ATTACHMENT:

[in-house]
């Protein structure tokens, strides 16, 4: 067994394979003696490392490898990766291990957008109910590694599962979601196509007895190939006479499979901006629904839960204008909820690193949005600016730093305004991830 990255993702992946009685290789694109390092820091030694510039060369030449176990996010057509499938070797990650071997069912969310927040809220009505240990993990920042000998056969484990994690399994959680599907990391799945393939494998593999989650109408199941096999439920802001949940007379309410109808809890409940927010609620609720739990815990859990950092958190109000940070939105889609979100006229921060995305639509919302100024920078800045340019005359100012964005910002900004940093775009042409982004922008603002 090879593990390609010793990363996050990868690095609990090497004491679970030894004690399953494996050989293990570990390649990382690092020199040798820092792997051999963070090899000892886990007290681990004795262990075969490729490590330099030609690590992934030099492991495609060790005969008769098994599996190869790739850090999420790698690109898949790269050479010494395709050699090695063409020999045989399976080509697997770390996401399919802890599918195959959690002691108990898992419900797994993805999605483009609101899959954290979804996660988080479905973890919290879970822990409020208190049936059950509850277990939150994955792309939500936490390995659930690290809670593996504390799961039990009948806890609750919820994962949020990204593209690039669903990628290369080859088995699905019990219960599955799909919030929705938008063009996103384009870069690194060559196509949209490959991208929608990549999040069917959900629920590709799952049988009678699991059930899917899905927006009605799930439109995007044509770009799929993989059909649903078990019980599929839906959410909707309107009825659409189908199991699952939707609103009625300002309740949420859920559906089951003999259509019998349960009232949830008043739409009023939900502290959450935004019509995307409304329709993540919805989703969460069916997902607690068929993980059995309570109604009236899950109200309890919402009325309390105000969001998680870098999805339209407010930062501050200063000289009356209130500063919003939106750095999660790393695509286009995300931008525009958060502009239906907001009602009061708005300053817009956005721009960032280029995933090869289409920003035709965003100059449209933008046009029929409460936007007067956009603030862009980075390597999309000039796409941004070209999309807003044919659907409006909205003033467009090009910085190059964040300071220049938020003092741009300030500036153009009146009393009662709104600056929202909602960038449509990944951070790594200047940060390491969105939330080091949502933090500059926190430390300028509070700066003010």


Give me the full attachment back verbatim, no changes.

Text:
[in-house]
């Protein structure tokens, strides 16, 4: 067994394979003696490392490898990766291990957008109910590694599962979601196509007895190939006479499979901006629904839960204008909820690193949005600016730093305004991830 990255993702992946009685290789694109390092820091030694510039060369030449176990996010057509499938070797990650071997069912969310927040809220009505240990993990920042000998056969484990994690399994959680599907990391799945393939494998593999989650109408199941096999439920802001949940007379309410109808809890409940927010609620609720739990815990859990950092958190109000940070939105889609979100006229921060995305639509919302100024920078800045340019005359100012964005910002900004940093775009042409982004922008603002 090879593990390609010793990363996050990868690095609990090497004491679970030894004690399953494996050989293990570990390649990382690092020199040798820092792997051999963070090899000892886990007290681990004795262990075969490729490590330099030609690590992934030099492991495609060790005969008769098994599996190869790739850090999420790698690109898949790269050479010494395709050699090695063409020999045989399976080509697997770390996401399919802890599918195959959690002691108990898992419900797994993805999605483009609101899959954290979804996660988080479905973890919290879970822990409020208190049936059950509850277990939150994955792309939500936490390995659930690290809670593996504390799961039990009948806890609750919820994962949020990204593209690039669903990628290369080859088995699905019990219960599955799909919030929705938008063009996103384009870069690194060559196509949209490959991208929608990549999040069917959900629920590709799952049988009678699991059930899917899905927006009605799930439109995007044509770009799929993989059909649903078990019980599929839906959410909707309107009825659409189908199991699952939707609103009625300002309740949420859920559906089951003999259509019998349960009232949830008043739409009023939900502290959450935004019509995307409304329709993540919805989703969460069916997902607690068929993980059995309570109604009236899950109200309890919402009325309390105000969001998680870098999805339209407010930062501050200063000289009356209130500063919003939106750095999660790393695509286009995300931008525009958060502009239906907001009602009061708005300053817009956005721009960032280029995933090869289409920003035709965003100059449209933008046009029929409460936007007067956009603030862009980075390597999309000039796409941004070209999309807003044919659907409006909205003033467009090009910085190059964040300071220049938020003092741009300030500036153009009146009393009662709104600056929202909602960038449509990944951070790594200047940060390491969105939330080091949502933090500059926190430390300028509070700066003010």